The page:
The Managing Director of Healthplus Pharmacy, Mrs. Bukky George, says she and 10 other members of her family have fully recuperated from COVID-19 after receiving treatment at the Infectious Diseases Hospital in Yaba.
Relieving her experience in a post titled “When the unthinkable happens” via her official Facebook on Thursday, Mrs. George she has learnt an unforgettable lesson.
“What I did not bargain for was the very slow process of recovery post-discharge. The two of us who had the respiratory illness remained weak for at least 4 to 6 weeks. I coughed throughout this period.
“For me, the biggest takeaways are the mercy and grace of God on my family and I, listening to experts, leveraging networks, no man is an island – you need your family and friends, and acting with great speed”.
According to her, she had always rated herself as the least likely person to be infected by disease because she was strict about the issue of hygiene, health matters and maintaining standards.
George disclosed that as the pandemic trended in Asia, Europe and the Americas, she was abreast of development.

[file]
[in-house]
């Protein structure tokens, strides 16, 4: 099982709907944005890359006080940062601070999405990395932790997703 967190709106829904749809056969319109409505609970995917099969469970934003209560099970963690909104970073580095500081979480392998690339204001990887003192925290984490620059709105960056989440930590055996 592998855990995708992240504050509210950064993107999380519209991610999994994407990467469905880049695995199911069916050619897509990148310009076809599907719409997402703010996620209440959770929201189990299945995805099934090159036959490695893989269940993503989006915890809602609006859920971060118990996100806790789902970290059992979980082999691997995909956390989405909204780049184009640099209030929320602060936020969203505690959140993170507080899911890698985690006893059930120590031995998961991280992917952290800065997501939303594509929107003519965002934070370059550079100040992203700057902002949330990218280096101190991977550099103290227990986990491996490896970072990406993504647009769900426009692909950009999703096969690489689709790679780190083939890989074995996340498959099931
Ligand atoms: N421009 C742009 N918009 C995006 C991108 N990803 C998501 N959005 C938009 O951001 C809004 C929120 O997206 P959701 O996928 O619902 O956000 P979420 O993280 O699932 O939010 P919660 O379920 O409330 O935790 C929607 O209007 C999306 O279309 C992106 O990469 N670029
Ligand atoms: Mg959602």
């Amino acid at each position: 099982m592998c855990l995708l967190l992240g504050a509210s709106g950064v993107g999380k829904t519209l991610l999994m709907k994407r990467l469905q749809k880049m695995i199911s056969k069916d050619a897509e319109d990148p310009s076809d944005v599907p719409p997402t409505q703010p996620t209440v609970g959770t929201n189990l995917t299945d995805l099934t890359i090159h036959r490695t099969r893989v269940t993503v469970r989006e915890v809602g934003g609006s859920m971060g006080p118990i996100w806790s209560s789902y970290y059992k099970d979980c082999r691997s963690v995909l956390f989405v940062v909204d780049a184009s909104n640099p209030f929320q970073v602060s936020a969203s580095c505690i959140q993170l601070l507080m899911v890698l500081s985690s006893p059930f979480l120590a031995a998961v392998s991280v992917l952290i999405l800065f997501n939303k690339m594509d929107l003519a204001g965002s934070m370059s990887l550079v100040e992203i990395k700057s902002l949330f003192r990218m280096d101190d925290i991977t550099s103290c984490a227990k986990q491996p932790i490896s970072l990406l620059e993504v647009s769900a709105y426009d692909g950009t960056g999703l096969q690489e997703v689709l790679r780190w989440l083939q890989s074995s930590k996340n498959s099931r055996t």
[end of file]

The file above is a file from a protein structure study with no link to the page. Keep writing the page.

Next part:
“I swiftly put in place processes and procedures at home and work. For example, I coordinated the return of my children from their schools back to Nigeria, ensuring proper decontamination on arrival and 14-day self-quarantine for each.
“We initiated working from home before the Lagos State lockdown. My home too was on lockdown before the Lagos State lockdown. ‘No one in, no one out” was our mantra!
The shock of having an entire family testing positive
Her ordeal, however, started on a fateful weekend in April when a member of the family started coughing.
Being a chesty cough, the Healthplus boss did not initially pay attention because she had always believed that dry cough was the symptom associated with COVID-19.
When the cough became persistent for a few more days, she deemed it necessary to take him for a visit to the hospital where a COVID-19 antibody test was carried out.
“The result came back positive. Antibody tests have about a 70% degree of accuracy. I was trembling like a leaf when I got the news. I was in total shock. How did this virus get into our fortress? I will never know for sure!” she said.